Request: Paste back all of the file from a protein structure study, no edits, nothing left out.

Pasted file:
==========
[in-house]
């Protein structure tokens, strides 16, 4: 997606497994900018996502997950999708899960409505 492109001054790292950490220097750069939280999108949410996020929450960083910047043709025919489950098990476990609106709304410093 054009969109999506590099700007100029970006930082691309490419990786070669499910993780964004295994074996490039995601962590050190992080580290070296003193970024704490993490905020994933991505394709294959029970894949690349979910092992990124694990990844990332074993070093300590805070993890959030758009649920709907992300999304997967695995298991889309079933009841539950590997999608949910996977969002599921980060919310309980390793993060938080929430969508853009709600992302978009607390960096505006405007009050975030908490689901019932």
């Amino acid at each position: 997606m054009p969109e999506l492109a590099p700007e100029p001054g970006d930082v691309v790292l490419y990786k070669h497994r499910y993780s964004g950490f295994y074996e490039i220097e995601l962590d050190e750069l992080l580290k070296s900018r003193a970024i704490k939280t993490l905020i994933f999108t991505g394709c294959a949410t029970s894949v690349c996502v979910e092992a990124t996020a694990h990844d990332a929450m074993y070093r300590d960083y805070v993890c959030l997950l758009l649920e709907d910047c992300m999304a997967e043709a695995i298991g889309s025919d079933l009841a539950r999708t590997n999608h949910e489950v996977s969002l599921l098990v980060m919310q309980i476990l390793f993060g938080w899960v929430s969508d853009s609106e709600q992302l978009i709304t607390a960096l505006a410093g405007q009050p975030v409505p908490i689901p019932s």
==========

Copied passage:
[in-house]
């Protein structure tokens, strides 16, 4: 997606497994900018996502997950999708899960409505 492109001054790292950490220097750069939280999108949410996020929450960083910047043709025919489950098990476990609106709304410093 054009969109999506590099700007100029970006930082691309490419990786070669499910993780964004295994074996490039995601962590050190992080580290070296003193970024704490993490905020994933991505394709294959029970894949690349979910092992990124694990990844990332074993070093300590805070993890959030758009649920709907992300999304997967695995298991889309079933009841539950590997999608949910996977969002599921980060919310309980390793993060938080929430969508853009709600992302978009607390960096505006405007009050975030908490689901019932």
């Amino acid at each position: 997606m054009p969109e999506l492109a590099p700007e100029p001054g970006d930082v691309v790292l490419y990786k070669h497994r499910y993780s964004g950490f295994y074996e490039i220097e995601l962590d050190e750069l992080l580290k070296s900018r003193a970024i704490k939280t993490l905020i994933f999108t991505g394709c294959a949410t029970s894949v690349c996502v979910e092992a990124t996020a694990h990844d990332a929450m074993y070093r300590d960083y805070v993890c959030l997950l758009l649920e709907d910047c992300m999304a997967e043709a695995i298991g889309s025919d079933l009841a539950r999708t590997n999608h949910e489950v996977s969002l599921l098990v980060m919310q309980i476990l390793f993060g938080w899960v929430s969508d853009s609106e709600q992302l978009i709304t607390a960096l505006a410093g405007q009050p975030v409505p908490i689901p019932s």